City Commission approves zoning regulations to allow multiple hotels downtown
It’s been decades since downtown Mount Pleasant was home to multiple hotels, but this could once again become a reality under a newly approved zoning code.
City commissioners approved an ordinance on Monday that would allow officials to consider hotels on a case-by-case basis downtown, an area otherwise largely zoned for commercial businesses.
“There were two big hotels downtown,” said City Manager Kathie Grinzinger. “It must be somewhere between the 1950s and whenever they changed the zoning ordinance and took the hotels out. Now you’re thinking if you really want to have a walkable, vibrant community, you have to have people staying overnight. So it made sense.”
The decision comes after both the City and Planning commissions’ approval of a special use permit for constructing and opening the Ginkgo Tree Inn, 309 N. Main St., last year.
During Mount Pleasant’s former boom as the state’s oil capital, the Park and Bennett hotels were open at separate downtown intersections.
As a long-time city resident, Commissioner Sharon Tilmann recalled to officials her memories of the facilities. She pointed to specific businesses that had been open below the hotels, and she remembered when the hotel at Broadway and Court streets was demolished.
“I appreciate the Planning Commission taking the time and the effort to bring this forward,” Tilmann said. “I was rather surprised when it was brought to our attention that the current ordinance did not allow hotels downtown.”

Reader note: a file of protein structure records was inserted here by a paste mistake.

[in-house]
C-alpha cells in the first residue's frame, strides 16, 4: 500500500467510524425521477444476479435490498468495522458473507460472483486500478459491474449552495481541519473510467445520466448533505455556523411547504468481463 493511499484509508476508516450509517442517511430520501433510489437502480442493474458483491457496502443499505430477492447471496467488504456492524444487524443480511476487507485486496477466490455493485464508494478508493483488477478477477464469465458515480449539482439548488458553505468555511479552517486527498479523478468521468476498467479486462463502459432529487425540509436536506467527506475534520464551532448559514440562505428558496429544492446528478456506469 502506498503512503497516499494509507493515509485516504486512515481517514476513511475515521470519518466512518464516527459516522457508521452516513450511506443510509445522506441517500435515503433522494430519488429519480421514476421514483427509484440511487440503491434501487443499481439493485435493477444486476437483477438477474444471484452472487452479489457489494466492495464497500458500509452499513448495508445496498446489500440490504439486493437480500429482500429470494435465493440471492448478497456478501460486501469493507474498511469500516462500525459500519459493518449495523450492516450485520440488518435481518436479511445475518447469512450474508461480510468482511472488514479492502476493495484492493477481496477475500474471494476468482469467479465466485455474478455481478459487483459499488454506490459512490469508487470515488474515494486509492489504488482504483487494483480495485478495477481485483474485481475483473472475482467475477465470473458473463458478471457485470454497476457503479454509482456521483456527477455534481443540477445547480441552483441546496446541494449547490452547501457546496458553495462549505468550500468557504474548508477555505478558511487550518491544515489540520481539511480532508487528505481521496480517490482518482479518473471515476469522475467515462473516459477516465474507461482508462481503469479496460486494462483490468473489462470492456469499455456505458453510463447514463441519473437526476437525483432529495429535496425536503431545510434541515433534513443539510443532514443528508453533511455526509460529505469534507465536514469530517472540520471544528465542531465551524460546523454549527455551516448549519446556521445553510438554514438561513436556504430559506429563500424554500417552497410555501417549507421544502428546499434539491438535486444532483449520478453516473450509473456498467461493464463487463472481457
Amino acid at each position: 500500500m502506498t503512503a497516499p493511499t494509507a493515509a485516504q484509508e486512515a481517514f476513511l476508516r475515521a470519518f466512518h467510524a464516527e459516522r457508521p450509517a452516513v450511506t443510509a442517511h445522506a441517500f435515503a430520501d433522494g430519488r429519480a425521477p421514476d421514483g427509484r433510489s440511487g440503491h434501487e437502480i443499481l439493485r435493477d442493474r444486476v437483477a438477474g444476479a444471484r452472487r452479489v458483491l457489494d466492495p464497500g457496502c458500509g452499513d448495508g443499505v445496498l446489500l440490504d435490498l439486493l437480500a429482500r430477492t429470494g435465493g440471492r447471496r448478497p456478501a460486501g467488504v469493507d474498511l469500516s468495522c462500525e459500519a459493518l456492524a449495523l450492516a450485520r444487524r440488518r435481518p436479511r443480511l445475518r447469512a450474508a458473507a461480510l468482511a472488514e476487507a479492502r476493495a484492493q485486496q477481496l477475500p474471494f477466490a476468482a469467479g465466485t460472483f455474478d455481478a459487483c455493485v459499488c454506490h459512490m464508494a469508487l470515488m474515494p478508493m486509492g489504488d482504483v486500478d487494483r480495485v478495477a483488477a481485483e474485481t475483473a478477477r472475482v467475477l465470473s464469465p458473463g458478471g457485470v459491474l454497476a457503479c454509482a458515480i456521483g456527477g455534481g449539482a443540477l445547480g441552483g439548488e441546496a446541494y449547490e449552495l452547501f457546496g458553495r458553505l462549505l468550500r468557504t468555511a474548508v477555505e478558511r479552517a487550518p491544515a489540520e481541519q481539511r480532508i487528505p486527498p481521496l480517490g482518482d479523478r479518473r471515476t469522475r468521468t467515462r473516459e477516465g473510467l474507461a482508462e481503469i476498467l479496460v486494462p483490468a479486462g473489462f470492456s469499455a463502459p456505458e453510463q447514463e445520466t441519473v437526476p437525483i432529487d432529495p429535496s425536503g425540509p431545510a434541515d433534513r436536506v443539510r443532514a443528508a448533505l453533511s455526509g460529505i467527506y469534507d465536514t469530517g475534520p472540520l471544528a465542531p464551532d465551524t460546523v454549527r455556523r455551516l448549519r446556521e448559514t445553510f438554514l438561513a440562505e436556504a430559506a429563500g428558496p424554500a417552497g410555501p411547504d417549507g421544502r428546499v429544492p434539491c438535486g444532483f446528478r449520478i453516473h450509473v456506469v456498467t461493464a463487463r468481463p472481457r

As the approved zoning regulations are limited to downtown, it includes provisions that only allow access to hotel rooms internally from inside a facility.
This is in addition to applicant requirements officials would look for in a hotel’s scale and design, its parking, how its presence affects traffic through neighborhoods and the surrounding area, and how a new establishment would impact planned uses of the land around it.
Commissioner Jon Joslin questioned whether the ordinance should also prevent future hotel proposals from including one-story facilities.
“I would hate to see a one-story hotel build up on parcel B. I think that would be a great tragedy to our downtown aesthetics,” Joslin said. “Everybody says, ‘You know, you’ve got the special use permit,’ but that is very interpreted language … and as our Planning Commission has changed over the years, we’ve seen that interpreted (much) differently.”
Upon Joslin’s inquiry, Jeff Gray, the city’s director of planning and community development, suggested commissioners include language that limits future hotels to a two-story minimum if they wished to amend the ordinance.
Some commissioners expressed discomfort with approving an amendment along with the ordinance without further discussion. However, a 4-3 vote declined sending it back to city planners.
Commissioners eventually approved the two-story minimum requirement in a 5-2 vote, and the overall zoning ordinance was approved unanimously.
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